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spectacular. and one of the things that they don't take into account in any big league fashion is the cutting. there is so much waste in government that i believe when i get in there i'll be able to cut without losing anything to cut tremendous amounts. >> reporter: bush didn't go that far. the former florida governor also proposed middle-class tax cuts and ending the estate tax, but his top personal rate was 28%. his top corporate rate, 20%. mr. bush said higher growth would be worth bigger budget deficits. >> everybody freaks out about the deficit. i mean, i worry about the deficit, the structural deficit for sure, but if we grow our economy at a faster rate the dynamic nature of tax policy will kick in. >> reporter: both men would need help to make their budget numbers add up. mr. bush's economic advisers say his plan could add as much as $3.5 trillion to the deficit. the cost of mr. trump's plan, one liberal tax group says 10 trillion. for "nightly business report" i'm john harwood in washington.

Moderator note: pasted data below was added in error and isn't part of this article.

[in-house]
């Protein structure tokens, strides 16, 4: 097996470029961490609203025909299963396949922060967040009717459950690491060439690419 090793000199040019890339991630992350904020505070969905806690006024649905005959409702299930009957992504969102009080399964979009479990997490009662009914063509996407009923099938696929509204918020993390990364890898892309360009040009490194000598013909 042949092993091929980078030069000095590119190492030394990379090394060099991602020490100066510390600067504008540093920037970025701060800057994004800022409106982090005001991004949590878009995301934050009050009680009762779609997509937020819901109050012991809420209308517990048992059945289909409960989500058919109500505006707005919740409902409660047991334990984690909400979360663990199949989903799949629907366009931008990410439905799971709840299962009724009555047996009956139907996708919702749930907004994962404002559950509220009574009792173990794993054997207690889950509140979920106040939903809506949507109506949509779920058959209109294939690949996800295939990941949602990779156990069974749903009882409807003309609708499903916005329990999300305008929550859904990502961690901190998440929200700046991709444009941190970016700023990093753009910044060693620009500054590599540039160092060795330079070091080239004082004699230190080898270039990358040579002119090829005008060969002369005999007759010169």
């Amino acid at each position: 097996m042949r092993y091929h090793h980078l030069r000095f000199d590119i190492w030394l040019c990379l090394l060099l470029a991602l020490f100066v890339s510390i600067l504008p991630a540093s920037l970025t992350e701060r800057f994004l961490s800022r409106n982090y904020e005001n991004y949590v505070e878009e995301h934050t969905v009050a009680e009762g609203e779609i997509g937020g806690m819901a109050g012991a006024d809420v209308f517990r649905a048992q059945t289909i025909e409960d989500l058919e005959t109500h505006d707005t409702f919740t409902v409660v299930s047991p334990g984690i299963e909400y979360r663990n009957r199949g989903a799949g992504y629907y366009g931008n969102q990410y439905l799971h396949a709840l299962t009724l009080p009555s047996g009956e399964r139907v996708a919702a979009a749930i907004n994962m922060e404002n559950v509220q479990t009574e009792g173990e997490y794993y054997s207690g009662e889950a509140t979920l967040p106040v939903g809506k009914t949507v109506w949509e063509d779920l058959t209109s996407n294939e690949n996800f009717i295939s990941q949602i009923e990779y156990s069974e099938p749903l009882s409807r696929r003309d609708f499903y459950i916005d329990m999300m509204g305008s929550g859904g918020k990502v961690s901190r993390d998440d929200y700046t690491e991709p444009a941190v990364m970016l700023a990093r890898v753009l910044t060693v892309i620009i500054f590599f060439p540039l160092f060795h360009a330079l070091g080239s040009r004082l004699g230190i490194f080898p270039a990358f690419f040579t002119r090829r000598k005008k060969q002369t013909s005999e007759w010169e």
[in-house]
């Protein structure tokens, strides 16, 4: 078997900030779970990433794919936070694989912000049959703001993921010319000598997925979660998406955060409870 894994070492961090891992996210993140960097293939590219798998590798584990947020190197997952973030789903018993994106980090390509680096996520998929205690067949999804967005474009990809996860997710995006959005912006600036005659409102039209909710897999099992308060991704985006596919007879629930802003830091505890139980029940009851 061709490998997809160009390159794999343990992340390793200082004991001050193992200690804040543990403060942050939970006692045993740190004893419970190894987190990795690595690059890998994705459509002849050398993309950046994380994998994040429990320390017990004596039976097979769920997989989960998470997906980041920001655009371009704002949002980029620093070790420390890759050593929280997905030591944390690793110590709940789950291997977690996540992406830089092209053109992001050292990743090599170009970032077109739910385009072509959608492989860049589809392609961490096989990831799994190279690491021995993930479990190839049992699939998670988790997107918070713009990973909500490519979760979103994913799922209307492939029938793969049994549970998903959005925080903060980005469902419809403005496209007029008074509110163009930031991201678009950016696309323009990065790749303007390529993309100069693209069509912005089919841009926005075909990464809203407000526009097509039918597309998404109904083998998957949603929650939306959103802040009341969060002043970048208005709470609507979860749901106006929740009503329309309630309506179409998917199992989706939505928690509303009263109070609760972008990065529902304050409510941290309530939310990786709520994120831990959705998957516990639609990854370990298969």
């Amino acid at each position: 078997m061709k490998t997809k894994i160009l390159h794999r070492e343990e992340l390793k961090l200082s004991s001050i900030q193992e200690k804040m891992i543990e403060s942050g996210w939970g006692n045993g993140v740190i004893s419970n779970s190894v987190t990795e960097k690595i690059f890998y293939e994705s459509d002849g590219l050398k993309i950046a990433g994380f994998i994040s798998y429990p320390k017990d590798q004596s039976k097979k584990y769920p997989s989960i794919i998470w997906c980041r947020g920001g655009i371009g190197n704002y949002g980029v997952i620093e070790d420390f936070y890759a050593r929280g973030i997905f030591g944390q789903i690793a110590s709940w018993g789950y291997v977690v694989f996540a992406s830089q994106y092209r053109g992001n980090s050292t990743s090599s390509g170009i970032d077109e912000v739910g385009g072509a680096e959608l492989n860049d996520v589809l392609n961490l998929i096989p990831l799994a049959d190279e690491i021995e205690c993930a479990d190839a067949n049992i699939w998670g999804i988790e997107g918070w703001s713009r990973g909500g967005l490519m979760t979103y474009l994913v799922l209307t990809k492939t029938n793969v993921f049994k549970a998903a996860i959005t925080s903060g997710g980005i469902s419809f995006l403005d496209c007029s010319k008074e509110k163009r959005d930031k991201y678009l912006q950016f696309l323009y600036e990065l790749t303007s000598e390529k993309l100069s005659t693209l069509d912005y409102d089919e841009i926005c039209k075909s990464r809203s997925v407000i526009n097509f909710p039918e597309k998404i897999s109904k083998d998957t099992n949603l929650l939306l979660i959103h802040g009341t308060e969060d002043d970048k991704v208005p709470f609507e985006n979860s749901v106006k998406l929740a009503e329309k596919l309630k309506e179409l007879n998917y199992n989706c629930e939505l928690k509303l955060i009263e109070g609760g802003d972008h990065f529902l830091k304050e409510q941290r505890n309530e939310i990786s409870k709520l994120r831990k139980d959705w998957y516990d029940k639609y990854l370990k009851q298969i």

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cal mane's results disappoint weighing on its shares. that is where we begin tonight's market focus. the company actually reported a big increase in earnings. this as the bird flu has impacted its rival egg producers. still the company's bottom line results fell short of estimates. shares slid 12% to $50.63. vale resorts also reporting disappointing quarterlies. the ski resort company's loss was wider than expected. it did report an increase in revenue and season pass sales. still, shares fell 4% to 103.05. whole foods is cutting 1,500 jobs over the next two months. the upscale grocery chain says the move is part of its plan to lower prices for its customers. the stock slipped 1% to 30.75. and apple reporting record sales of its iphone 6s and 6s plus. in the devices' first weekend of availability. the dow component sold more than 13 million phones, setting a company record. despite that, the shares fell